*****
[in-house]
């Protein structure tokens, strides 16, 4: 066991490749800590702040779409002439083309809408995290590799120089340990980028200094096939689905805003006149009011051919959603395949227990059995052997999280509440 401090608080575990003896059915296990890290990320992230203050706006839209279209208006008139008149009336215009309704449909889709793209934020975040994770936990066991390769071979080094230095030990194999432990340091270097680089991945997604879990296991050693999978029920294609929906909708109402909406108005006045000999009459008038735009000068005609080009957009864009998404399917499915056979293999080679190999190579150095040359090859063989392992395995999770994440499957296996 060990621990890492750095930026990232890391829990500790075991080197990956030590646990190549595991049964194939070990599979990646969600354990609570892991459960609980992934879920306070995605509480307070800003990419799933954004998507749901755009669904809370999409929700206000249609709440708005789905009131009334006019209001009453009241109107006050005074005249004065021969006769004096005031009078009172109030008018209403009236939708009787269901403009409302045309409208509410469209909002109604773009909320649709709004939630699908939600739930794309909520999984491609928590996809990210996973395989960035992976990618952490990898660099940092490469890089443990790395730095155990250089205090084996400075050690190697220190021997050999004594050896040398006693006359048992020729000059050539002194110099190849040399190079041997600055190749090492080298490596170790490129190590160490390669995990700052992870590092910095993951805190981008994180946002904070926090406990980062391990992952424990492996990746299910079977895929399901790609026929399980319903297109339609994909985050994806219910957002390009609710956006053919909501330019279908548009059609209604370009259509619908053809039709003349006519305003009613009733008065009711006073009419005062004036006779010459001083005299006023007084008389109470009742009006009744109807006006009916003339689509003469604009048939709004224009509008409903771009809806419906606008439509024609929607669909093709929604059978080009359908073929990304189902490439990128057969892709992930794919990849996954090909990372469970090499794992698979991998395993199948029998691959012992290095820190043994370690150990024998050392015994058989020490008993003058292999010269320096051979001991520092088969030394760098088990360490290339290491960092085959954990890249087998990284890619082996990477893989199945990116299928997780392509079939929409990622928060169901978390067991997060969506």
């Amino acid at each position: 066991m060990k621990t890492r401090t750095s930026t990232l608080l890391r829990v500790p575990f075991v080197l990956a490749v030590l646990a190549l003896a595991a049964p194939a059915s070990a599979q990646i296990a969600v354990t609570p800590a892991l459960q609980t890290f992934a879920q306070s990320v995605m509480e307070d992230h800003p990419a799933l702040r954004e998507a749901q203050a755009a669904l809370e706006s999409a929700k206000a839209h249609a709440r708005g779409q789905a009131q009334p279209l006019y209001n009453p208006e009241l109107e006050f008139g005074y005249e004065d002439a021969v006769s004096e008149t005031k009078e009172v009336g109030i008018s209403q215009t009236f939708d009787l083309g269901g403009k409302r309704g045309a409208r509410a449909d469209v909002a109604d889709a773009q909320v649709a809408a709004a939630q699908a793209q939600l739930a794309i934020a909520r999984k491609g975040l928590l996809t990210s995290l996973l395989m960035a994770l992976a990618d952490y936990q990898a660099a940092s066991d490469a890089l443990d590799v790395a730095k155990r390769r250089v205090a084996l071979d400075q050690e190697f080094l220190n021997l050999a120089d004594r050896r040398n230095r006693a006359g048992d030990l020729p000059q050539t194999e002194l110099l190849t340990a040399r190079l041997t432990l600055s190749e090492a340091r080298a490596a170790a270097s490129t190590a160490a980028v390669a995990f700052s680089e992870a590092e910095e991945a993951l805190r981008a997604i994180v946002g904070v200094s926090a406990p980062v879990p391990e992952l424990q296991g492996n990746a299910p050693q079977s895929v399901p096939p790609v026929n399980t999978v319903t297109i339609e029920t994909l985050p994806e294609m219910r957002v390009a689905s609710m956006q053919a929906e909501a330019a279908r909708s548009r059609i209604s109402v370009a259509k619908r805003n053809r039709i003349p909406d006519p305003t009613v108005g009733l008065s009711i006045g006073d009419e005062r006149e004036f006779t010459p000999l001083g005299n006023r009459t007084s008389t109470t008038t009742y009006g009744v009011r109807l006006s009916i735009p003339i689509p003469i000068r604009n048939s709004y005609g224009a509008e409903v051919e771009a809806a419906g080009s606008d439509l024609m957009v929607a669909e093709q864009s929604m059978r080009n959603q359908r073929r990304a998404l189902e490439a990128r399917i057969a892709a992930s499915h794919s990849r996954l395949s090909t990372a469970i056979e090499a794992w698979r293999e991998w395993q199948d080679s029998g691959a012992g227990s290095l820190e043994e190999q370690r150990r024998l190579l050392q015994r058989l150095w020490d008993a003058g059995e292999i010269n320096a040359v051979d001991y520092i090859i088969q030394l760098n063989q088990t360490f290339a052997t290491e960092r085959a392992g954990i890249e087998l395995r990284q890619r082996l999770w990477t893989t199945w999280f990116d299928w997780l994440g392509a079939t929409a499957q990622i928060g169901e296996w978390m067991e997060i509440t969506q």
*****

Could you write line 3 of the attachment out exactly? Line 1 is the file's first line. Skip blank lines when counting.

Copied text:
């Amino acid at each position: 066991m060990k621990t890492r401090t750095s930026t990232l608080l890391r829990v500790p575990f075991v080197l990956a490749v030590l646990a190549l003896a595991a049964p194939a059915s070990a599979q990646i296990a969600v354990t609570p800590a892991l459960q609980t890290f992934a879920q306070s990320v995605m509480e307070d992230h800003p990419a799933l702040r954004e998507a749901q203050a755009a669904l809370e706006s999409a929700k206000a839209h249609a709440r708005g779409q789905a009131q009334p279209l006019y209001n009453p208006e009241l109107e006050f008139g005074y005249e004065d002439a021969v006769s004096e008149t005031k009078e009172v009336g109030i008018s209403q215009t009236f939708d009787l083309g269901g403009k409302r309704g045309a409208r509410a449909d469209v909002a109604d889709a773009q909320v649709a809408a709004a939630q699908a793209q939600l739930a794309i934020a909520r999984k491609g975040l928590l996809t990210s995290l996973l395989m960035a994770l992976a990618d952490y936990q990898a660099a940092s066991d490469a890089l443990d590799v790395a730095k155990r390769r250089v205090a084996l071979d400075q050690e190697f080094l220190n021997l050999a120089d004594r050896r040398n230095r006693a006359g048992d030990l020729p000059q050539t194999e002194l110099l190849t340990a040399r190079l041997t432990l600055s190749e090492a340091r080298a490596a170790a270097s490129t190590a160490a980028v390669a995990f700052s680089e992870a590092e910095e991945a993951l805190r981008a997604i994180v946002g904070v200094s926090a406990p980062v879990p391990e992952l424990q296991g492996n990746a299910p050693q079977s895929v399901p096939p790609v026929n399980t999978v319903t297109i339609e029920t994909l985050p994806e294609m219910r957002v390009a689905s609710m956006q053919a929906e909501a330019a279908r909708s548009r059609i209604s109402v370009a259509k619908r805003n053809r039709i003349p909406d006519p305003t009613v108005g009733l008065s009711i006045g006073d009419e005062r006149e004036f006779t010459p000999l001083g005299n006023r009459t007084s008389t109470t008038t009742y009006g009744v009011r109807l006006s009916i735009p003339i689509p003469i000068r604009n048939s709004y005609g224009a509008e409903v051919e771009a809806a419906g080009s606008d439509l024609m957009v929607a669909e093709q864009s929604m059978r080009n959603q359908r073929r990304a998404l189902e490439a990128r399917i057969a892709a992930s499915h794919s990849r996954l395949s090909t990372a469970i056979e090499a794992w698979r293999e991998w395993q199948d080679s029998g691959a012992g227990s290095l820190e043994e190999q370690r150990r024998l190579l050392q015994r058989l150095w020490d008993a003058g059995e292999i010269n320096a040359v051979d001991y520092i090859i088969q030394l760098n063989q088990t360490f290339a052997t290491e960092r085959a392992g954990i890249e087998l395995r990284q890619r082996l999770w990477t893989t199945w999280f990116d299928w997780l994440g392509a079939t929409a499957q990622i928060g169901e296996w978390m067991e997060i509440t969506q």